How secure is TeamViewer for simple remote support?

  • I'm deploying a web-based ERP system for a customer, such that both the server and the client machines will be inside the customer's intranet. I was advised in another question not to use TeamViewer to access the server, using more secure means instead, and so did I. But now I'm concerned about whether or not TeamViewer would be appropriate for the client machines, which are not "special" to this system in particular, but nonetheless I don't want to lower their current security, neither I want to compromise the computer on my end.

    My question, then, is whether or not TeamViewer is "good enough" for simple remote desktop support, where it will be used simply to assist the users in the usage of the system, and whether or not I must take additional measures (like changing the default settings, changing the firewall, etc) to reach a satisfactory level or security.

    Some details:

    1. I already read the company's security statement and in my non-expert opinion all's fine. However, this answer in that other question has put me in doubt. After some research, UPnP in particular does not worry me anymore, since the feature that uses it - DirectIn - is disabled by default. But I wonder if there are more things I should be aware of that's not covered in that document.

    2. The Wikipedia article about TeamViewer says the Linux port uses Wine. AFAIK that doesn't affect it's network security, is that correct?

    3. Ultimatly, the responsibility of securing my customers' networks is not mine, it's theirs. But I need to advise them about the possibilities of setting up this system, in particular because most of them are small-medium NGOs without any IT staff of their own. Often I won't be able to offer an "ideal" setup, but at least I wanna be able to give advice like: "if you're installing TeamViewer in this machine, you won't be able to do X, Y and Z in it, because I'll disable it"; or: "you can install TeamViewer in any regular machine you want, it's safe in its default configuration; only this one *points to server* is off-limits".

    4. My choice of TeamViewer was solely because it was straightforward to install in both Windows and Linux machines, and it just works (its cost is accessible too). But I'm open for other suggestions. I'm low both in budget and specialized staff, so I'm going for the simpler tools, but I wanna make a conscious decision whatever that is.

    I prefer a self-destructing, on-demand solution like join.me.

    Join.me is a Logmein service that isn't exactly linux friendly. Something to keep in mind if you aren't in love with wine.

    @Joel I'm in love with wine, although I find mixing it with work makes me incredibly unproductive

    I would recommend deploying on premise RHUB remote support appliances. They work from behind your company’s firewall, hence are much secured as compared to hosted services.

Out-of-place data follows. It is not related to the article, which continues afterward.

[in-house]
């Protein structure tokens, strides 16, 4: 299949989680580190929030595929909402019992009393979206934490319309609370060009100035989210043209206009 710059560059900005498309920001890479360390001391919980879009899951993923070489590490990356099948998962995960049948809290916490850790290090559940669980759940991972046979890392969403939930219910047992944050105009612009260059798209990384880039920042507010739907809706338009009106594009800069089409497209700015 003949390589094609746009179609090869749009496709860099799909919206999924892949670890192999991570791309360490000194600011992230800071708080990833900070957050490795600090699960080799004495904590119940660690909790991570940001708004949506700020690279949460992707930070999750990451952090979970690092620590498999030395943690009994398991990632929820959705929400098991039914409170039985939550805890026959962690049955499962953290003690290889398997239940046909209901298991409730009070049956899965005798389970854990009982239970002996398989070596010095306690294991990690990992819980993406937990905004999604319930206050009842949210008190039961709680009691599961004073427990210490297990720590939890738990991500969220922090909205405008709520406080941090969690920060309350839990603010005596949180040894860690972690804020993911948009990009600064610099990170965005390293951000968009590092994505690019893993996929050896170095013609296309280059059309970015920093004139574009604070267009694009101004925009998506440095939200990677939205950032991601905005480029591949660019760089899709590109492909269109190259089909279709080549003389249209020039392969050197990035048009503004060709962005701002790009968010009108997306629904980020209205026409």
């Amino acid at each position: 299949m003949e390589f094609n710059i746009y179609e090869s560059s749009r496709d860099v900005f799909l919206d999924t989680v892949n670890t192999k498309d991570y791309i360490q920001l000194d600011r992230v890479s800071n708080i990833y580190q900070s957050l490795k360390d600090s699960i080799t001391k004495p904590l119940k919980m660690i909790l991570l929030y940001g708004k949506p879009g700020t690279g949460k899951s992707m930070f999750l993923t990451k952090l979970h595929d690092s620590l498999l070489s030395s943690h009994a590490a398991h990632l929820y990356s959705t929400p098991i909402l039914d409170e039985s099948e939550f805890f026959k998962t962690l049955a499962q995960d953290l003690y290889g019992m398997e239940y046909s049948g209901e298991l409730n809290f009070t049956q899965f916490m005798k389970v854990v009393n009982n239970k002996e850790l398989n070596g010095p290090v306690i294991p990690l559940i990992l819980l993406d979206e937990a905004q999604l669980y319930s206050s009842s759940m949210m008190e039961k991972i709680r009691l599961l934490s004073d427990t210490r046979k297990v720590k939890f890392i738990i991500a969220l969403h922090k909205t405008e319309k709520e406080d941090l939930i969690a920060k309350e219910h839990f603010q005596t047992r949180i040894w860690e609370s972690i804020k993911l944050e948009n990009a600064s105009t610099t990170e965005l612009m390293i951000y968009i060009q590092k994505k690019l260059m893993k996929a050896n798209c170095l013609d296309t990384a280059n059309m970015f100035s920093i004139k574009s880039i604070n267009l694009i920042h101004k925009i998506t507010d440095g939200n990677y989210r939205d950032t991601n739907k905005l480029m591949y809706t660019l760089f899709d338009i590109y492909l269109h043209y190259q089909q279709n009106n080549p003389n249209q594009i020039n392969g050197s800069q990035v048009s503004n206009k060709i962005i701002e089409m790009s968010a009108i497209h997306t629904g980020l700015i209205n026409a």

UltraVNC offers a self-destructing client-initiated connection tool that's VNC compatible as well for remote-viewing Windows clients.

  • Rory McCune

    Rory McCune Correct answer

    9 years ago

    There's a couple of differences between using a 3rd party supplier (such as teamviewer) and a direct remote control solution (eg, VNC)

    Team Viewer has advantages in that it doesn't require ports to be opened on the firewall for inbound connections, which removes a potential point of attack. For example if you have something like VNC listening (and it isn't possible to restrict source IP addresses for connections) then if there is a security vulnerability in VNC, or a weak password is used, then there is a risk that an attacker could use this mechanism to attack your customer.

    However there is a trade-off for this, which is that you're providing a level of trust to the people who create and run the service (in this case teamviewer). If their product or servers are compromised, then it's possible that an attacker would be able to use that to attack anyone using the service. One thing to consider is that if you're a paying customer of the service, you may have some contractual come-back if they're hacked (although that's very likely to depend on the service in question and a whole load of other factors)

    Like everything in security it's a trade-off. If you have a decently secure remote control product and manage and control it well then I'd be inclined to say that that's likely to be a more secure option than relying on a 3rd party of any kind.

    That said if the claims on TeamViewers website are accurate it seems likely that they're paying a fair degree of attention to security, and also you could consider that if someone hacks TeamViewer (who have a pretty large number of customers) what's the chance that they'll attack you :)

    Very insightful! Right now I'm inclined to trust TeamViewer, my own lack of expertise on this subject might make a custom solution more risky than a ready-made one, short term (as long as that solution is a good one, naturally). But I'll make sure to weight those arguments in my future strategy.

    +1 for "everything in security is a trade-off". This is an answer to many questions

    I would not be so quick to discard the possibility of being a target just because, “what’s the chance”

    @micsthepick There is a smiley. I think it was sarcasm, because obviously every teamviewer customer has a problem if the teamviewer service is compromised.

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Content dated before 7/24/2021 11:53 AM